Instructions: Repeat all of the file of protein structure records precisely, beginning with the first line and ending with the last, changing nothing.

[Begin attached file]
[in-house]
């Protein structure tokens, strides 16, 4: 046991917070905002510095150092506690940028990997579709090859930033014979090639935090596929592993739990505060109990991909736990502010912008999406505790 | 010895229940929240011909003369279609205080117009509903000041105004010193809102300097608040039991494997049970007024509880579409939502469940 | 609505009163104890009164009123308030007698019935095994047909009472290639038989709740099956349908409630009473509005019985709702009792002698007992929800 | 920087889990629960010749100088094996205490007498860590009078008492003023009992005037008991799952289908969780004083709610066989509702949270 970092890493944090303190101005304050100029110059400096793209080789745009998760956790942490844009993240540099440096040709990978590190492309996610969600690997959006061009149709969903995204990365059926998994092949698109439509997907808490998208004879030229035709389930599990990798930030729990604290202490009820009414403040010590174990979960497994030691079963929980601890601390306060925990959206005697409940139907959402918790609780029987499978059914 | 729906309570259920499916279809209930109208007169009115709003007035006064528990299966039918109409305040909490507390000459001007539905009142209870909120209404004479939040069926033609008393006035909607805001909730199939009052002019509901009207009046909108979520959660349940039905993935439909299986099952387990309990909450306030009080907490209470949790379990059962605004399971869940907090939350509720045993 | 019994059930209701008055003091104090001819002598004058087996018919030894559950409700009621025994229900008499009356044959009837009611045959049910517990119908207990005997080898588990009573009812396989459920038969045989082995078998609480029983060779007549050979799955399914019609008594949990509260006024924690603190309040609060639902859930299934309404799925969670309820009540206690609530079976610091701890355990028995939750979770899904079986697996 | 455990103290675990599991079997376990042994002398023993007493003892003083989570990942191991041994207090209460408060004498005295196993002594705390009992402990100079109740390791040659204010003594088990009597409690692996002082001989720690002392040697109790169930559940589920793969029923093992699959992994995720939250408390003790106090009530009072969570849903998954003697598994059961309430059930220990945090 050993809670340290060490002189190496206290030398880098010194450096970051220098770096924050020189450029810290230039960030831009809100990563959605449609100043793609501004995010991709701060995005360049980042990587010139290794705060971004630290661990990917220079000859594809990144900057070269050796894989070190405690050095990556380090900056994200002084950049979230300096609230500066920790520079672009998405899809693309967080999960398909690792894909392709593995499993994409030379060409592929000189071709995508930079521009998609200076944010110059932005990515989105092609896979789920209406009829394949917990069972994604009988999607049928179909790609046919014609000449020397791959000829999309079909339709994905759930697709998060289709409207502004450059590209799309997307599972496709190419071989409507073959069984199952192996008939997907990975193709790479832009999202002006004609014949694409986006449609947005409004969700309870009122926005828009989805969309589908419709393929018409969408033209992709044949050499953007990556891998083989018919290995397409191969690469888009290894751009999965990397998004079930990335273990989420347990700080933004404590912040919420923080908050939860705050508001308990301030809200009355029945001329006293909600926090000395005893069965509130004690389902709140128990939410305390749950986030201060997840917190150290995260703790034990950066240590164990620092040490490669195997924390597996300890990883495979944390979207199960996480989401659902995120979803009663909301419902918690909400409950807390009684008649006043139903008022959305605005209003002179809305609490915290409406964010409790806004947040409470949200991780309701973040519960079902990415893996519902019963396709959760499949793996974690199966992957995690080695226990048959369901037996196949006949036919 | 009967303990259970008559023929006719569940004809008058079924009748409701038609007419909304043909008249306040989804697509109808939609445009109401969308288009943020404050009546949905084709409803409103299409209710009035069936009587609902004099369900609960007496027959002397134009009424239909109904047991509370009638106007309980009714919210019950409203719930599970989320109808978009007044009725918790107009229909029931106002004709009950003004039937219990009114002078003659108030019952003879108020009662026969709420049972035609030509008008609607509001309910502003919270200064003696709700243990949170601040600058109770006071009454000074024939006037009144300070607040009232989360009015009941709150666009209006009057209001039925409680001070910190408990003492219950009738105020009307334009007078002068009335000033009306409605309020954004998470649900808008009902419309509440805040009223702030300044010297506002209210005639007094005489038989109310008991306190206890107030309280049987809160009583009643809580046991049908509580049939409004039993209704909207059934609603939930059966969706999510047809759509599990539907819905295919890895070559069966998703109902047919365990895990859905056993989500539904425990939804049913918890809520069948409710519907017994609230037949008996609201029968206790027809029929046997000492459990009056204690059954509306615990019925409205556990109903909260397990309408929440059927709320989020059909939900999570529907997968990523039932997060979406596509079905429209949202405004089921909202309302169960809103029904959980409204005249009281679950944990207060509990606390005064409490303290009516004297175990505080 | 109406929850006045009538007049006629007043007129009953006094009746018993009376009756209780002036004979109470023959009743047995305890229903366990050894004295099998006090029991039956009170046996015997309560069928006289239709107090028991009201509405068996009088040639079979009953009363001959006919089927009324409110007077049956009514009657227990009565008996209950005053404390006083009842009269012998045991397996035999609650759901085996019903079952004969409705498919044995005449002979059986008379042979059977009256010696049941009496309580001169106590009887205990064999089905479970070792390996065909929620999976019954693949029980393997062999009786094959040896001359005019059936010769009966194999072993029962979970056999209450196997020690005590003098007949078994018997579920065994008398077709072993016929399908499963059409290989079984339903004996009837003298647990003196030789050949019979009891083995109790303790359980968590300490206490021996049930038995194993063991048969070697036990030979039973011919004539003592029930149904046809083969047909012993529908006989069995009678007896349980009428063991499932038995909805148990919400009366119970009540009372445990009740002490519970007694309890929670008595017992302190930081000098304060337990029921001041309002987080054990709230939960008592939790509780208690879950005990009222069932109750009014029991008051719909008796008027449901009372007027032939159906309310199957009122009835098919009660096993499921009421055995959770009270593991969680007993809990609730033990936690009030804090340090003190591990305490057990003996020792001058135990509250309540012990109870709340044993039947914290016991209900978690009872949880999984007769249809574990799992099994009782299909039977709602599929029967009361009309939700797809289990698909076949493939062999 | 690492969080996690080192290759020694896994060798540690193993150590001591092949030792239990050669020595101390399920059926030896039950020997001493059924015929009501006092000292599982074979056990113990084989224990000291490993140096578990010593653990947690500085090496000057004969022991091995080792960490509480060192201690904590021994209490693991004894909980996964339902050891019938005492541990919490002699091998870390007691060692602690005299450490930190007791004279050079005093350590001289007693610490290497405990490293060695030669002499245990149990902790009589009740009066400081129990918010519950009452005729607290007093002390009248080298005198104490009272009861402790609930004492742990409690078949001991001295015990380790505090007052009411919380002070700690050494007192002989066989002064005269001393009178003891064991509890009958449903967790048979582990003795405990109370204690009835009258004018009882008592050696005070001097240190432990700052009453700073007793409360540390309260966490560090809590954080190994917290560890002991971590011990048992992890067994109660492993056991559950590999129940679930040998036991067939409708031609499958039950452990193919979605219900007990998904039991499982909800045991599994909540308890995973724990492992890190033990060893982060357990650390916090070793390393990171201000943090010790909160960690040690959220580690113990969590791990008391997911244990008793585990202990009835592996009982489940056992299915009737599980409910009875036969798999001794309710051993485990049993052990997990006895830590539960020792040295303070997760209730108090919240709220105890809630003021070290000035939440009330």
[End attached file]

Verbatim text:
[in-house]
């Protein structure tokens, strides 16, 4: 046991917070905002510095150092506690940028990997579709090859930033014979090639935090596929592993739990505060109990991909736990502010912008999406505790 | 010895229940929240011909003369279609205080117009509903000041105004010193809102300097608040039991494997049970007024509880579409939502469940 | 609505009163104890009164009123308030007698019935095994047909009472290639038989709740099956349908409630009473509005019985709702009792002698007992929800 | 920087889990629960010749100088094996205490007498860590009078008492003023009992005037008991799952289908969780004083709610066989509702949270 970092890493944090303190101005304050100029110059400096793209080789745009998760956790942490844009993240540099440096040709990978590190492309996610969600690997959006061009149709969903995204990365059926998994092949698109439509997907808490998208004879030229035709389930599990990798930030729990604290202490009820009414403040010590174990979960497994030691079963929980601890601390306060925990959206005697409940139907959402918790609780029987499978059914 | 729906309570259920499916279809209930109208007169009115709003007035006064528990299966039918109409305040909490507390000459001007539905009142209870909120209404004479939040069926033609008393006035909607805001909730199939009052002019509901009207009046909108979520959660349940039905993935439909299986099952387990309990909450306030009080907490209470949790379990059962605004399971869940907090939350509720045993 | 019994059930209701008055003091104090001819002598004058087996018919030894559950409700009621025994229900008499009356044959009837009611045959049910517990119908207990005997080898588990009573009812396989459920038969045989082995078998609480029983060779007549050979799955399914019609008594949990509260006024924690603190309040609060639902859930299934309404799925969670309820009540206690609530079976610091701890355990028995939750979770899904079986697996 | 455990103290675990599991079997376990042994002398023993007493003892003083989570990942191991041994207090209460408060004498005295196993002594705390009992402990100079109740390791040659204010003594088990009597409690692996002082001989720690002392040697109790169930559940589920793969029923093992699959992994995720939250408390003790106090009530009072969570849903998954003697598994059961309430059930220990945090 050993809670340290060490002189190496206290030398880098010194450096970051220098770096924050020189450029810290230039960030831009809100990563959605449609100043793609501004995010991709701060995005360049980042990587010139290794705060971004630290661990990917220079000859594809990144900057070269050796894989070190405690050095990556380090900056994200002084950049979230300096609230500066920790520079672009998405899809693309967080999960398909690792894909392709593995499993994409030379060409592929000189071709995508930079521009998609200076944010110059932005990515989105092609896979789920209406009829394949917990069972994604009988999607049928179909790609046919014609000449020397791959000829999309079909339709994905759930697709998060289709409207502004450059590209799309997307599972496709190419071989409507073959069984199952192996008939997907990975193709790479832009999202002006004609014949694409986006449609947005409004969700309870009122926005828009989805969309589908419709393929018409969408033209992709044949050499953007990556891998083989018919290995397409191969690469888009290894751009999965990397998004079930990335273990989420347990700080933004404590912040919420923080908050939860705050508001308990301030809200009355029945001329006293909600926090000395005893069965509130004690389902709140128990939410305390749950986030201060997840917190150290995260703790034990950066240590164990620092040490490669195997924390597996300890990883495979944390979207199960996480989401659902995120979803009663909301419902918690909400409950807390009684008649006043139903008022959305605005209003002179809305609490915290409406964010409790806004947040409470949200991780309701973040519960079902990415893996519902019963396709959760499949793996974690199966992957995690080695226990048959369901037996196949006949036919 | 009967303990259970008559023929006719569940004809008058079924009748409701038609007419909304043909008249306040989804697509109808939609445009109401969308288009943020404050009546949905084709409803409103299409209710009035069936009587609902004099369900609960007496027959002397134009009424239909109904047991509370009638106007309980009714919210019950409203719930599970989320109808978009007044009725918790107009229909029931106002004709009950003004039937219990009114002078003659108030019952003879108020009662026969709420049972035609030509008008609607509001309910502003919270200064003696709700243990949170601040600058109770006071009454000074024939006037009144300070607040009232989360009015009941709150666009209006009057209001039925409680001070910190408990003492219950009738105020009307334009007078002068009335000033009306409605309020954004998470649900808008009902419309509440805040009223702030300044010297506002209210005639007094005489038989109310008991306190206890107030309280049987809160009583009643809580046991049908509580049939409004039993209704909207059934609603939930059966969706999510047809759509599990539907819905295919890895070559069966998703109902047919365990895990859905056993989500539904425990939804049913918890809520069948409710519907017994609230037949008996609201029968206790027809029929046997000492459990009056204690059954509306615990019925409205556990109903909260397990309408929440059927709320989020059909939900999570529907997968990523039932997060979406596509079905429209949202405004089921909202309302169960809103029904959980409204005249009281679950944990207060509990606390005064409490303290009516004297175990505080 | 109406929850006045009538007049006629007043007129009953006094009746018993009376009756209780002036004979109470023959009743047995305890229903366990050894004295099998006090029991039956009170046996015997309560069928006289239709107090028991009201509405068996009088040639079979009953009363001959006919089927009324409110007077049956009514009657227990009565008996209950005053404390006083009842009269012998045991397996035999609650759901085996019903079952004969409705498919044995005449002979059986008379042979059977009256010696049941009496309580001169106590009887205990064999089905479970070792390996065909929620999976019954693949029980393997062999009786094959040896001359005019059936010769009966194999072993029962979970056999209450196997020690005590003098007949078994018997579920065994008398077709072993016929399908499963059409290989079984339903004996009837003298647990003196030789050949019979009891083995109790303790359980968590300490206490021996049930038995194993063991048969070697036990030979039973011919004539003592029930149904046809083969047909012993529908006989069995009678007896349980009428063991499932038995909805148990919400009366119970009540009372445990009740002490519970007694309890929670008595017992302190930081000098304060337990029921001041309002987080054990709230939960008592939790509780208690879950005990009222069932109750009014029991008051719909008796008027449901009372007027032939159906309310199957009122009835098919009660096993499921009421055995959770009270593991969680007993809990609730033990936690009030804090340090003190591990305490057990003996020792001058135990509250309540012990109870709340044993039947914290016991209900978690009872949880999984007769249809574990799992099994009782299909039977709602599929029967009361009309939700797809289990698909076949493939062999 | 690492969080996690080192290759020694896994060798540690193993150590001591092949030792239990050669020595101390399920059926030896039950020997001493059924015929009501006092000292599982074979056990113990084989224990000291490993140096578990010593653990947690500085090496000057004969022991091995080792960490509480060192201690904590021994209490693991004894909980996964339902050891019938005492541990919490002699091998870390007691060692602690005299450490930190007791004279050079005093350590001289007693610490290497405990490293060695030669002499245990149990902790009589009740009066400081129990918010519950009452005729607290007093002390009248080298005198104490009272009861402790609930004492742990409690078949001991001295015990380790505090007052009411919380002070700690050494007192002989066989002064005269001393009178003891064991509890009958449903967790048979582990003795405990109370204690009835009258004018009882008592050696005070001097240190432990700052009453700073007793409360540390309260966490560090809590954080190994917290560890002991971590011990048992992890067994109660492993056991559950590999129940679930040998036991067939409708031609499958039950452990193919979605219900007990998904039991499982909800045991599994909540308890995973724990492992890190033990060893982060357990650390916090070793390393990171201000943090010790909160960690040690959220580690113990969590791990008391997911244990008793585990202990009835592996009982489940056992299915009737599980409910009875036969798999001794309710051993485990049993052990997990006895830590539960020792040295303070997760209730108090919240709220105890809630003021070290000035939440009330």